The Myth of an Apolitical Pulpit

By Nestor Ravilas

“For we do not wrestle against flesh and blood, but against the rulers, against the authorities, against the cosmic powers over this present darkness, against the spiritual forces of evil in the heavenly places.” Ephesians 6:12

This is a confusing time for Evangelical Christians, as well with people who observe them. Romans 13 grants them to engage in politics, but only to acquiesce and approve all the government’s policies and undertakings, both evil and good. Ephesians 6 on the other hand forbids to whiff even of slightest amount of political nicotine. Christians have no business with politics. The pulpit must not be politicized.

In the midst of political and social turmoil, where neo-liberal project is all on its force with its shock doctrine paving the way to what the libertarians call its social project as “individualization,” Evangelical leaders are encouraging their flocks not to politicize their struggle but to bring all these on their knees in prayer. One popular and influential preacher of a mega-church amplified this in one of his talks. As mentioned, Ephesian 6:12 provides basis for such engagement scheme. He said cosmic powers and spiritual forces can only be slain by prayer. “Howag mong dibdibin, tuhurin mo,” he said in Filipino. Sad to say, the preacher is not alone in this theological view, he represents the majority of Evangelicals who subscribed in the same way to the popular reading of Ephesians 6:12.

Although this brings discomfort among public theologians, what is clearly stated in the text crippled their hands to craft counter argument. Because of this, the continuing indifference of the Evangelicals to social and political problems will stay up to the coming generations.

Going back to Ephsians 6:12, I wonder where Paul did get such idea. I may be wrong on this, but in many years of my study, the notion of spiritual forces and cosmic powers interfering with human affairs are alien to Old Testament theology. We may not be aware of this, but such idea of cosmic world and spiritual powers actively participating in human life is not found in the traditional Jewish religion. I concede that there are appearances of angels in ancient manuscript, but this is minimal if not completely true that these are later interpolations as some scholars proposed. Was the idea original to Paul? Was it a product of personal revelation given to Paul? If the Old Testament is silent on such kind of tradition, what particular tradition did Paul share with to acquire such spiritual view of human activities?

Although the content of Ephesians 6:12 is not traceable to ancient Jewish manuscript, it does not say, however, that it is completely an isolated or an original Pauline theology. The idea of cosmic power and spiritual forces are actually common motif in what dubbed now of many scholars as apocalyptic literatures. With serious study now focused on these materials, Pauline notion of cosmos and spiritual forces are mere proof that apocalyptic hope captured the religious idea of the Jews from the book of Second Isaiah assigned during the exile up to 200 CE where books included in the collection of I Enoch were probably written. Paul, therefore, is influenced by the prevailing religious concept of apocalypticism which origin and source is now highly debated. Its Persian descent makes its suspect among scholars, and the very reason why apocalyptic study is hobbling its progress.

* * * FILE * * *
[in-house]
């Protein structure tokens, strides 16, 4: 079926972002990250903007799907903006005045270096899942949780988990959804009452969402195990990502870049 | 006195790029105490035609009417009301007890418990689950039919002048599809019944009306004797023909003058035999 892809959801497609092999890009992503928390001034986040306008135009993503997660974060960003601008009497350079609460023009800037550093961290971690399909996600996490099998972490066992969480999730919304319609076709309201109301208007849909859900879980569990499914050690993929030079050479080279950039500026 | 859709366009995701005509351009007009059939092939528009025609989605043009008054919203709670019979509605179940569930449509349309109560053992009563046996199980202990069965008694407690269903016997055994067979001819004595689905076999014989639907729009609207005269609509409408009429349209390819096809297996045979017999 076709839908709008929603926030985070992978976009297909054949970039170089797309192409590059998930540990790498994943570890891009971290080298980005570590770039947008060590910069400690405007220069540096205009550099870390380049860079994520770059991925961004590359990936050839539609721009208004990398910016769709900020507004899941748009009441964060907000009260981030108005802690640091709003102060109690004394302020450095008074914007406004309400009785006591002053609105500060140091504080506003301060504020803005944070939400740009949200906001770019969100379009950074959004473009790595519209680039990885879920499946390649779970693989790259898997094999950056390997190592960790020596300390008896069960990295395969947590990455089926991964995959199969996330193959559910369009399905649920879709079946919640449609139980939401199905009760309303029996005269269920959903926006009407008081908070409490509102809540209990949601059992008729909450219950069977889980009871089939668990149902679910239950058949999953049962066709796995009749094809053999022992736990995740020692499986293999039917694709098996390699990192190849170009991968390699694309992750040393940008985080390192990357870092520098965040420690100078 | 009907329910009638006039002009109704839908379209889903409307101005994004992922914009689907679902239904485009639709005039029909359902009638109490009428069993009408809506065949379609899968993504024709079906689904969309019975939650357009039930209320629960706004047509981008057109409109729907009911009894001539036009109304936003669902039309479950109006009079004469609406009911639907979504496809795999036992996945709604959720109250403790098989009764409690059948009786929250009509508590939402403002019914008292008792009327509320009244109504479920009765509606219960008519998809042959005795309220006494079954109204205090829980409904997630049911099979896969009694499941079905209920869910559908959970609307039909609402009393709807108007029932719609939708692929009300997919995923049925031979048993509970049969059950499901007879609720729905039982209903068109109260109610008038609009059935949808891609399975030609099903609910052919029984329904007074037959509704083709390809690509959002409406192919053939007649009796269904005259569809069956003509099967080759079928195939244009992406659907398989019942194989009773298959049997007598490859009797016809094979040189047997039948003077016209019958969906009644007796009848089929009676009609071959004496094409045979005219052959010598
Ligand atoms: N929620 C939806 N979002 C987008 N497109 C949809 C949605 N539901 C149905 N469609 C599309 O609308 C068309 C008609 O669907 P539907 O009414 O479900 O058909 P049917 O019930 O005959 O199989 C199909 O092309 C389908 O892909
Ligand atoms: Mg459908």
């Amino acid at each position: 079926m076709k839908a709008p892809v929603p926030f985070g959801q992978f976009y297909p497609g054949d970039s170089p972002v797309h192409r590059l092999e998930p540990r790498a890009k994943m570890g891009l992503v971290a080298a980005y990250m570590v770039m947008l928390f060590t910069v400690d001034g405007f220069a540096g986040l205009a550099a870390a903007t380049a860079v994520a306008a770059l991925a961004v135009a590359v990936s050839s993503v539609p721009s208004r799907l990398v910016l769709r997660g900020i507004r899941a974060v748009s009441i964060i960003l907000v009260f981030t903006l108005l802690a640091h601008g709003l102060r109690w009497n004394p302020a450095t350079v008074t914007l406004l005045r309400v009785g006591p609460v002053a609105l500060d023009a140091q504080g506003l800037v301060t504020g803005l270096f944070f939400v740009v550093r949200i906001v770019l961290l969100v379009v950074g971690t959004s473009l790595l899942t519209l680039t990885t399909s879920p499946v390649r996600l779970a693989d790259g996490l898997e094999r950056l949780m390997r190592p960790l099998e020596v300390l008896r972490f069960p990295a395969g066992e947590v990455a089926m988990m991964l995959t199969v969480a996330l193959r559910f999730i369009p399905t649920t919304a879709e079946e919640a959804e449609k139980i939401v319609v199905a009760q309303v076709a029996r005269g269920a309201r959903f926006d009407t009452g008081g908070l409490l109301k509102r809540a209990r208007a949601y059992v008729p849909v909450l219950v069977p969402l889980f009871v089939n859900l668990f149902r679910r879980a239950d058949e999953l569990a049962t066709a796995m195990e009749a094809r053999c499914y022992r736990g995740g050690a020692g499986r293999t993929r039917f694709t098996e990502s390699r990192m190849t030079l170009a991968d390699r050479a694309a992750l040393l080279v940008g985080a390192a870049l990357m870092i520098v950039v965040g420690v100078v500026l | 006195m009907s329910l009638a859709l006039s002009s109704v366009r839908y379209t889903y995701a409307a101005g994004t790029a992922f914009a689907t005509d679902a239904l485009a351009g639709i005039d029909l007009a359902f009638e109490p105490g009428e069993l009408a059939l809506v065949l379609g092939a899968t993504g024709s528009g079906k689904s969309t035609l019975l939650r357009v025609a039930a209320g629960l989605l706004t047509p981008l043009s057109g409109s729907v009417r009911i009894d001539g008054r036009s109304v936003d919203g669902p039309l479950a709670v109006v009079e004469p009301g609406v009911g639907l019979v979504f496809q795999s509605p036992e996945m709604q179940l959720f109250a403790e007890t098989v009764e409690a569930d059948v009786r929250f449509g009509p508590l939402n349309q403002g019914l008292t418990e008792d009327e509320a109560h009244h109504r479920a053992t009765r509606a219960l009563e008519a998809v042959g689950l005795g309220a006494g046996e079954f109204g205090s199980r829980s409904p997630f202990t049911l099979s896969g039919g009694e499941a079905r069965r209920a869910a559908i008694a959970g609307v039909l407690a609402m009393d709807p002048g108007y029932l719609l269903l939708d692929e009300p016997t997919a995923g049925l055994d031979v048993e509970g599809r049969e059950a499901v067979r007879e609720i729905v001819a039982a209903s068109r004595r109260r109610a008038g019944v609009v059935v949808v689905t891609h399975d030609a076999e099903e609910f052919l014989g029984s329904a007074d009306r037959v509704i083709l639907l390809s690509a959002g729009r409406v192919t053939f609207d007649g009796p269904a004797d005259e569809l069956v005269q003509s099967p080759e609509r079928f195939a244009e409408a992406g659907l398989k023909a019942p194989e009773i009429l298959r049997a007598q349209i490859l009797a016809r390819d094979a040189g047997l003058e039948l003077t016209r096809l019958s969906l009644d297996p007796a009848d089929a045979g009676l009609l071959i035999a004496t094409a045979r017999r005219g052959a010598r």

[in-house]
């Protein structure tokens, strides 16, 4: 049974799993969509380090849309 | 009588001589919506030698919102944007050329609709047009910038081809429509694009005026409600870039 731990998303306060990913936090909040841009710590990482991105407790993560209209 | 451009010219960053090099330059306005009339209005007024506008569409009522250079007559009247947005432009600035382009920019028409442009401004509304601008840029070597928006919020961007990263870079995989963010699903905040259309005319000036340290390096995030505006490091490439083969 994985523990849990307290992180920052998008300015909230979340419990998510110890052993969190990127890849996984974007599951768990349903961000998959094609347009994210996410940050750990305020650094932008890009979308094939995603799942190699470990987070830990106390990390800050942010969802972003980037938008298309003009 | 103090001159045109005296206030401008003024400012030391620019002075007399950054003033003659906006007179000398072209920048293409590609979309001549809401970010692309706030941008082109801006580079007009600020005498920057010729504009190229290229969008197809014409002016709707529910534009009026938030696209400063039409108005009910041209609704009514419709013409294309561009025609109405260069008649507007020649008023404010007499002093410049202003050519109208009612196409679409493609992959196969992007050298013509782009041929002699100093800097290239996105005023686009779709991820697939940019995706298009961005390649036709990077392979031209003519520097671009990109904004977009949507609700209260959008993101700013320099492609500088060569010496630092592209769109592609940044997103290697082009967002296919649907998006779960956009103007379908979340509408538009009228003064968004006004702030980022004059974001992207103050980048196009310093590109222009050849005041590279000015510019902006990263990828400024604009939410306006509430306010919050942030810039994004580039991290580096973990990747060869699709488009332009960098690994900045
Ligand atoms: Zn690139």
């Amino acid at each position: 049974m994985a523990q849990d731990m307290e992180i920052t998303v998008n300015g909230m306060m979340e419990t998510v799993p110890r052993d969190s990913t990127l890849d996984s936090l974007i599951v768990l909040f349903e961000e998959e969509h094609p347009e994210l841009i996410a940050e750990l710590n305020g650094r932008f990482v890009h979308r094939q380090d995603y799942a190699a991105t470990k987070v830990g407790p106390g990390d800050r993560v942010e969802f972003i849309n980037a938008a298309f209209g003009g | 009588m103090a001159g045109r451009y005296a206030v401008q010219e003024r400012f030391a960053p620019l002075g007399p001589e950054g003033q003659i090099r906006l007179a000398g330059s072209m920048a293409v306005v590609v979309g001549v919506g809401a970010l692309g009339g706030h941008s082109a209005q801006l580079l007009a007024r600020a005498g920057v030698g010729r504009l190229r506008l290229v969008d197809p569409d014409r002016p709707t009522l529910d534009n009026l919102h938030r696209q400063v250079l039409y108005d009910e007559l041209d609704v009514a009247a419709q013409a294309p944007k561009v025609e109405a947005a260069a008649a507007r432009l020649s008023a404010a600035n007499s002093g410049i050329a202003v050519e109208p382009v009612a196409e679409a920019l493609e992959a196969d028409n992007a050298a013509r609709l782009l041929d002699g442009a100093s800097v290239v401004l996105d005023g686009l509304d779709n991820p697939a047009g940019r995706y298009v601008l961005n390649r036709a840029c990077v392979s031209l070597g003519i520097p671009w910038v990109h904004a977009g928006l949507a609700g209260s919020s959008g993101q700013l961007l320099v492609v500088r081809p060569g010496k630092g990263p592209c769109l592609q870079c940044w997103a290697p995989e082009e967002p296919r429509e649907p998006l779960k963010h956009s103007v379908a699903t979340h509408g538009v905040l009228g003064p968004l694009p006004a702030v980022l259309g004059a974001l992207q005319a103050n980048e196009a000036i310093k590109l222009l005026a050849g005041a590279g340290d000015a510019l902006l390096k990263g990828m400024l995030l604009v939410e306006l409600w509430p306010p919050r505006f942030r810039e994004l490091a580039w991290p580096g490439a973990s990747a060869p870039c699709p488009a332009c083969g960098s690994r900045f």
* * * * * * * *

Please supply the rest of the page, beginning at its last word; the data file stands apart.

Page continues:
In one of the apocalyptic literatures, The Book of Jubilee, it narrates how God defeated the forces of demons and imprisoned them under the earth. Prince Mastema (Satan) begged God not to incarcerate all his demons but to retain ten percent of them and allow them to roam the earth to temp humans to sin. He argued that humans are naturally inclined to evil and could easily be seduce to evil by demons. Convinced by the argument, God agreed to the request of Mastema and thus the possible origin of the legend of demons roaming the earth to seduce humans to do evil was born. The Book of Jubilee, the Book of Daniel, and the Book of the Watchers of the I Enoch are considered as the first among the Jewish apocalyptic literatures composed during the Antiochus Epiphanes crisis and hence, might have determined the course of apocalyptic writings the followed right after them, including our very Ephesians 6:12.

What brings the study of apocalypticism to quandary is its notion of dualism that is totally strange to ancient manuscript written before the exile. The battling powers of demons and angel, God and Satan, are proof of Persian influence in apocalypticism. As to the reason why the Jews recourse to apocalyptic fantasy remains a subject of intense debate. What is apparent is that Paul has drawn his notion of cosmic and spiritual forces from the well of religious thoughts that, as agreed by scholars, emanated from oppressed and persecuted communities exemplified best by the Book of Daniels, the Gospel of Matthew, and the Book of Revelation, which all produced by communities in crisis. Whatever is the reason, this shift from prophetic eschatology to apocalyptic, with all the notion of cosmic and spiritual forces, cannot be separated from politics. The struggle of those alienated, persecuted, and oppressed people remains the struggle between good and evil, angels and demons, and God and Satan. I believe in the power of prayer, but nowhere it was recommended as the solution, or rather, as lone solution, in this cosmic battle of apocalypticism. To depoliticize the pulpit is to thwart the eschatological salvation of God, and will help evil to prosper!

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